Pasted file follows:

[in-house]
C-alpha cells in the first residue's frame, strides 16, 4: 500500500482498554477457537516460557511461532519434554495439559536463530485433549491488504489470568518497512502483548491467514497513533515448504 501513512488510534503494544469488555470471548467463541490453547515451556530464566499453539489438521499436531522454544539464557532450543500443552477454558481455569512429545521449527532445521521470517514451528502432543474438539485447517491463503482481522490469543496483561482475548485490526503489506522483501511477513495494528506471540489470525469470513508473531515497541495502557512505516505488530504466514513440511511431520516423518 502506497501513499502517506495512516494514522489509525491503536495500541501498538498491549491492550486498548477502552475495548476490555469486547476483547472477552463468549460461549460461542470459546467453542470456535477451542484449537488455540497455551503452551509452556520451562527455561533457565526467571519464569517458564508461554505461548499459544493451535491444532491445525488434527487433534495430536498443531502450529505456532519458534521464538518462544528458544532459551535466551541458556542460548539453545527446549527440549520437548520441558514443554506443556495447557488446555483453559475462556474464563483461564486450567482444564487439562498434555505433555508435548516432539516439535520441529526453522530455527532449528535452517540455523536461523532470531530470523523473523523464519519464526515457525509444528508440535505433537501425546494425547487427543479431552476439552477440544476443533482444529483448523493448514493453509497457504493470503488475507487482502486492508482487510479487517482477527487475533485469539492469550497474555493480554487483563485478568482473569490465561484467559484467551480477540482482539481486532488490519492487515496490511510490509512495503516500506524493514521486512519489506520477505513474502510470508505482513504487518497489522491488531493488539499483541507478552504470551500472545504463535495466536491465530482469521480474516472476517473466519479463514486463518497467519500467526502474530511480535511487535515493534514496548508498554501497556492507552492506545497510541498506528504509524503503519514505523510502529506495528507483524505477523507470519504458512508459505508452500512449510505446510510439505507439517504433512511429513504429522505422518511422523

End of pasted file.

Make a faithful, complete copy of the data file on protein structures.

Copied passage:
[in-house]
C-alpha cells in the first residue's frame, strides 16, 4: 500500500482498554477457537516460557511461532519434554495439559536463530485433549491488504489470568518497512502483548491467514497513533515448504 501513512488510534503494544469488555470471548467463541490453547515451556530464566499453539489438521499436531522454544539464557532450543500443552477454558481455569512429545521449527532445521521470517514451528502432543474438539485447517491463503482481522490469543496483561482475548485490526503489506522483501511477513495494528506471540489470525469470513508473531515497541495502557512505516505488530504466514513440511511431520516423518 502506497501513499502517506495512516494514522489509525491503536495500541501498538498491549491492550486498548477502552475495548476490555469486547476483547472477552463468549460461549460461542470459546467453542470456535477451542484449537488455540497455551503452551509452556520451562527455561533457565526467571519464569517458564508461554505461548499459544493451535491444532491445525488434527487433534495430536498443531502450529505456532519458534521464538518462544528458544532459551535466551541458556542460548539453545527446549527440549520437548520441558514443554506443556495447557488446555483453559475462556474464563483461564486450567482444564487439562498434555505433555508435548516432539516439535520441529526453522530455527532449528535452517540455523536461523532470531530470523523473523523464519519464526515457525509444528508440535505433537501425546494425547487427543479431552476439552477440544476443533482444529483448523493448514493453509497457504493470503488475507487482502486492508482487510479487517482477527487475533485469539492469550497474555493480554487483563485478568482473569490465561484467559484467551480477540482482539481486532488490519492487515496490511510490509512495503516500506524493514521486512519489506520477505513474502510470508505482513504487518497489522491488531493488539499483541507478552504470551500472545504463535495466536491465530482469521480474516472476517473466519479463514486463518497467519500467526502474530511480535511487535515493534514496548508498554501497556492507552492506545497510541498506528504509524503503519514505523510502529506495528507483524505477523507470519504458512508459505508452500512449510505446510510439505507439517504433512511429513504429522505422518511422523